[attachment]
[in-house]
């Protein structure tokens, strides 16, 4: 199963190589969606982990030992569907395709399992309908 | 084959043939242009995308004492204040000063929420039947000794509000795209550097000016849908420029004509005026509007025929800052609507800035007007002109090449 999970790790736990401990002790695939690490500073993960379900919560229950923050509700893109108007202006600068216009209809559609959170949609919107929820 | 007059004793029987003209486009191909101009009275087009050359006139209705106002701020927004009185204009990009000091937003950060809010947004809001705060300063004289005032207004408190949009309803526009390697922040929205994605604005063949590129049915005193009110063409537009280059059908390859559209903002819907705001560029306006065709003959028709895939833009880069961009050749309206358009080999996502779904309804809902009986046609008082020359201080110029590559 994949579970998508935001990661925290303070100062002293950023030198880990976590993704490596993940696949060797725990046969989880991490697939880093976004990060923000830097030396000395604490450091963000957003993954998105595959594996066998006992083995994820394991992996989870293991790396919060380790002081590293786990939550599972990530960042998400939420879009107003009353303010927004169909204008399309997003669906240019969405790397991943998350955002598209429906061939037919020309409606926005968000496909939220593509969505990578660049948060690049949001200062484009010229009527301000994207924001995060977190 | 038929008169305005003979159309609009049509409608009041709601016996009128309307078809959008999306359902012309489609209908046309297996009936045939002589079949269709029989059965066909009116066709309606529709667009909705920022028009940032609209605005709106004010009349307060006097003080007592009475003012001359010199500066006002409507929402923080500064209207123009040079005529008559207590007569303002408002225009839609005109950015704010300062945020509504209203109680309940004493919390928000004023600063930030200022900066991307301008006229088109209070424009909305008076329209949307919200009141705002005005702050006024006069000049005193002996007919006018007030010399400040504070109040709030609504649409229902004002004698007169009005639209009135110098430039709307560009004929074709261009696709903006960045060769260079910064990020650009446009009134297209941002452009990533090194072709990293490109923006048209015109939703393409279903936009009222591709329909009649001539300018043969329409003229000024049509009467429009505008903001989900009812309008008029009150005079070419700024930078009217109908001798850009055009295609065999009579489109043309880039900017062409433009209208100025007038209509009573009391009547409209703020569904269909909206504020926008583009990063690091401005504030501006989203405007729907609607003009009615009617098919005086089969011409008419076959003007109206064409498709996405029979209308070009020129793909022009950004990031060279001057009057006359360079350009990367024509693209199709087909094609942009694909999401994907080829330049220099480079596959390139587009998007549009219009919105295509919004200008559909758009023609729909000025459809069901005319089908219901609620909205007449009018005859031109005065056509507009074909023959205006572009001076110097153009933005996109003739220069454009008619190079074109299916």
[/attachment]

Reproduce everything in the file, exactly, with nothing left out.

[in-house]
């Protein structure tokens, strides 16, 4: 199963190589969606982990030992569907395709399992309908 | 084959043939242009995308004492204040000063929420039947000794509000795209550097000016849908420029004509005026509007025929800052609507800035007007002109090449 999970790790736990401990002790695939690490500073993960379900919560229950923050509700893109108007202006600068216009209809559609959170949609919107929820 | 007059004793029987003209486009191909101009009275087009050359006139209705106002701020927004009185204009990009000091937003950060809010947004809001705060300063004289005032207004408190949009309803526009390697922040929205994605604005063949590129049915005193009110063409537009280059059908390859559209903002819907705001560029306006065709003959028709895939833009880069961009050749309206358009080999996502779904309804809902009986046609008082020359201080110029590559 994949579970998508935001990661925290303070100062002293950023030198880990976590993704490596993940696949060797725990046969989880991490697939880093976004990060923000830097030396000395604490450091963000957003993954998105595959594996066998006992083995994820394991992996989870293991790396919060380790002081590293786990939550599972990530960042998400939420879009107003009353303010927004169909204008399309997003669906240019969405790397991943998350955002598209429906061939037919020309409606926005968000496909939220593509969505990578660049948060690049949001200062484009010229009527301000994207924001995060977190 | 038929008169305005003979159309609009049509409608009041709601016996009128309307078809959008999306359902012309489609209908046309297996009936045939002589079949269709029989059965066909009116066709309606529709667009909705920022028009940032609209605005709106004010009349307060006097003080007592009475003012001359010199500066006002409507929402923080500064209207123009040079005529008559207590007569303002408002225009839609005109950015704010300062945020509504209203109680309940004493919390928000004023600063930030200022900066991307301008006229088109209070424009909305008076329209949307919200009141705002005005702050006024006069000049005193002996007919006018007030010399400040504070109040709030609504649409229902004002004698007169009005639209009135110098430039709307560009004929074709261009696709903006960045060769260079910064990020650009446009009134297209941002452009990533090194072709990293490109923006048209015109939703393409279903936009009222591709329909009649001539300018043969329409003229000024049509009467429009505008903001989900009812309008008029009150005079070419700024930078009217109908001798850009055009295609065999009579489109043309880039900017062409433009209208100025007038209509009573009391009547409209703020569904269909909206504020926008583009990063690091401005504030501006989203405007729907609607003009009615009617098919005086089969011409008419076959003007109206064409498709996405029979209308070009020129793909022009950004990031060279001057009057006359360079350009990367024509693209199709087909094609942009694909999401994907080829330049220099480079596959390139587009998007549009219009919105295509919004200008559909758009023609729909000025459809069901005319089908219901609620909205007449009018005859031109005065056509507009074909023959205006572009001076110097153009933005996109003739220069454009008619190079074109299916």